Many children and teens with Asperger’s Disorder are insistent on routine and sameness. They want things to go the same every day and react with upset when changes occur. When changes in the daily routine occur, they may have mood changes, behavior problems, and anger outbursts. These may not be displayed at the moment the change happens, making it difficult to see how the change in routine caused the problem.
Their difficulty may show up several hours after the change, seeming to be coming out of nowhere. Changes in routine such as arriving to school late because of traffic, not having his favorite cereal in the cupboard for breakfast, or Dad driving him to school instead of Mom can result in problems. Upset with changes also occur at school. Surprise events such as a fire drill or a substitute teacher can upset a child for the entire day.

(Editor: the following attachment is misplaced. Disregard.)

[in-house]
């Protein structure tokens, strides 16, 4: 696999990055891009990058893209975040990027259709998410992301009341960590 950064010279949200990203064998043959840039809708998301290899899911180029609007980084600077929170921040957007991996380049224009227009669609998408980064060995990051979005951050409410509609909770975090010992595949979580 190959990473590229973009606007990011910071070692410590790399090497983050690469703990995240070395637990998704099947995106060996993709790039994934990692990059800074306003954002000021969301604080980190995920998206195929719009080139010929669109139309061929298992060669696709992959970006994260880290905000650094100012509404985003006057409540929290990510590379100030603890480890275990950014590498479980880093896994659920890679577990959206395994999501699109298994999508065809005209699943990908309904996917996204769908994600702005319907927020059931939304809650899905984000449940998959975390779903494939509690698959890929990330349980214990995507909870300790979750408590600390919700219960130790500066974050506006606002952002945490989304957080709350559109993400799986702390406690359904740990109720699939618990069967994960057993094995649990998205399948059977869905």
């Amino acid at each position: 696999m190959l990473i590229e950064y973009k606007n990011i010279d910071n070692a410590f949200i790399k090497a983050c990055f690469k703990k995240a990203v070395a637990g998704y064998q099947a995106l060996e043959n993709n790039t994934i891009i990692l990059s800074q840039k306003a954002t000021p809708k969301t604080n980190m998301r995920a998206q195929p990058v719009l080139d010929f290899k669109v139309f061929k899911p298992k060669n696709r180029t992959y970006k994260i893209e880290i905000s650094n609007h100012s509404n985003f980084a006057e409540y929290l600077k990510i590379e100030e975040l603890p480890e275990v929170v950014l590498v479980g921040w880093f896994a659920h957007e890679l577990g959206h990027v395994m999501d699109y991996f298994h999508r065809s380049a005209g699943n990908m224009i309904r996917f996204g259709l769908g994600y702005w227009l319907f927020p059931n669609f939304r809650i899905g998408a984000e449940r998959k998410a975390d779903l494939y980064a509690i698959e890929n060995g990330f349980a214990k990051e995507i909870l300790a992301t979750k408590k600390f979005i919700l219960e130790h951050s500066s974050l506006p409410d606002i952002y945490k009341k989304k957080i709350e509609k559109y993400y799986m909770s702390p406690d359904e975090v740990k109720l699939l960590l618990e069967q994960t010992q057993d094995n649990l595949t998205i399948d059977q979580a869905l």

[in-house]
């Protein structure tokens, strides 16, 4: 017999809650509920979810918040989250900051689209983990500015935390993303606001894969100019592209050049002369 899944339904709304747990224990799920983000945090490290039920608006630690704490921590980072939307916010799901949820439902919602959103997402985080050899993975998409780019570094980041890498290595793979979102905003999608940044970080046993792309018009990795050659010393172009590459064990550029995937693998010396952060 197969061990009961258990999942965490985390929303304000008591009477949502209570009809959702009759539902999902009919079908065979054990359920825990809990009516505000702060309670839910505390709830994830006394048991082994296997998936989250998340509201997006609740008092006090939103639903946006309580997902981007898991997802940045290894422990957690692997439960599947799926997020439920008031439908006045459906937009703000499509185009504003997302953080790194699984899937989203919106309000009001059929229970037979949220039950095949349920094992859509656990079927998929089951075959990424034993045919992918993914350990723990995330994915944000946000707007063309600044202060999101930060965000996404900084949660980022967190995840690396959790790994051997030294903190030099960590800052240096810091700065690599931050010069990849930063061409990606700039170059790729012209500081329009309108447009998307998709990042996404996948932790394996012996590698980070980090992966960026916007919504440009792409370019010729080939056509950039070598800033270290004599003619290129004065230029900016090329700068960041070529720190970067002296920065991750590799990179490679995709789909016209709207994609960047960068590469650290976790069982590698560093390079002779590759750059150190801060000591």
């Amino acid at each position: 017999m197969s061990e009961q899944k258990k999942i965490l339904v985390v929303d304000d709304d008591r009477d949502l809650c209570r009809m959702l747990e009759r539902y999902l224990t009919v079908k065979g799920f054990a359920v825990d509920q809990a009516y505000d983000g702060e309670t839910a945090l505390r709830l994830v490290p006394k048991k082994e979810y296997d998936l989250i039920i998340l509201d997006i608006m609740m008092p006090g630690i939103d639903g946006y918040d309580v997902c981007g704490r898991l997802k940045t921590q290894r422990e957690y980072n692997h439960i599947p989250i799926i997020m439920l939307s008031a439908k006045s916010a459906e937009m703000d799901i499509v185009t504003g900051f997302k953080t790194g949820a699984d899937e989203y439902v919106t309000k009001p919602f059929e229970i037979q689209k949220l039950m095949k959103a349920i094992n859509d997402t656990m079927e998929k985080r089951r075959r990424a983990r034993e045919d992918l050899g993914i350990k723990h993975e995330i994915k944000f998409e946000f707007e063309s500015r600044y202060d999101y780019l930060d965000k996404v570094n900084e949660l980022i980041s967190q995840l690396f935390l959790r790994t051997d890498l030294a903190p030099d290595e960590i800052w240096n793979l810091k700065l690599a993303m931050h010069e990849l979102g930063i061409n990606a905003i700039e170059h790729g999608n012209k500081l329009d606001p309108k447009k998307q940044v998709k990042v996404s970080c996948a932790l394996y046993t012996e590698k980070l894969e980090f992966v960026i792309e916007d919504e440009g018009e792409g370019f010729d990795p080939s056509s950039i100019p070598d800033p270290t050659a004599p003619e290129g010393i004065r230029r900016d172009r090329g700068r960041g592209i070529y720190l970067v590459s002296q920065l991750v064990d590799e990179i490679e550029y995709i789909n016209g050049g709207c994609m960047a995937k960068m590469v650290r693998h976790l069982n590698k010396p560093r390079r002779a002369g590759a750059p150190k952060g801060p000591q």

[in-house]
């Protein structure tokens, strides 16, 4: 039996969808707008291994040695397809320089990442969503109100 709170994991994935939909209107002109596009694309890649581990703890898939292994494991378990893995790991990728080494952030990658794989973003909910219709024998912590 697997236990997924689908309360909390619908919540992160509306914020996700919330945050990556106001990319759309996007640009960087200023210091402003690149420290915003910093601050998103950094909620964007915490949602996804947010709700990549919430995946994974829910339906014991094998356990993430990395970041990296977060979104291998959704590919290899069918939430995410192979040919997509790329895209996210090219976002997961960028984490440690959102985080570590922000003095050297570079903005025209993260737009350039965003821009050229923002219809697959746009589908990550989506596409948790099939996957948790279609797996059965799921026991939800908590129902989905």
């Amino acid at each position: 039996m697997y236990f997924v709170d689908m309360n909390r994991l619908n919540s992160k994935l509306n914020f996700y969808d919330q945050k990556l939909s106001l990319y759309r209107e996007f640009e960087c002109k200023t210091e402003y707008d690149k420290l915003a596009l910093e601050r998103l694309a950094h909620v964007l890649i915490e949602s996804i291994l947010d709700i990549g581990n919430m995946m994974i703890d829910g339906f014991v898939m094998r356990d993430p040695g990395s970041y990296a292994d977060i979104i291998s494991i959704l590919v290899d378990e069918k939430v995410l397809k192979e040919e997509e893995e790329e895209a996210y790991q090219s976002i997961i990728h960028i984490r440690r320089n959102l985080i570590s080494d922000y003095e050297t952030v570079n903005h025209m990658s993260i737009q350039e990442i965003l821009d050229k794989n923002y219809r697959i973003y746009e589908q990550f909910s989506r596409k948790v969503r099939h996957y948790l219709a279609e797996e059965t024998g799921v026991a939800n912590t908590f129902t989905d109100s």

Some children with Asperger’s Disorder are able to express their upset with the change. They may question repeatedly, whine, cry, or refuse to go along with the change. Others, however, give no indication that they are upset and only later do their difficulties coping surface.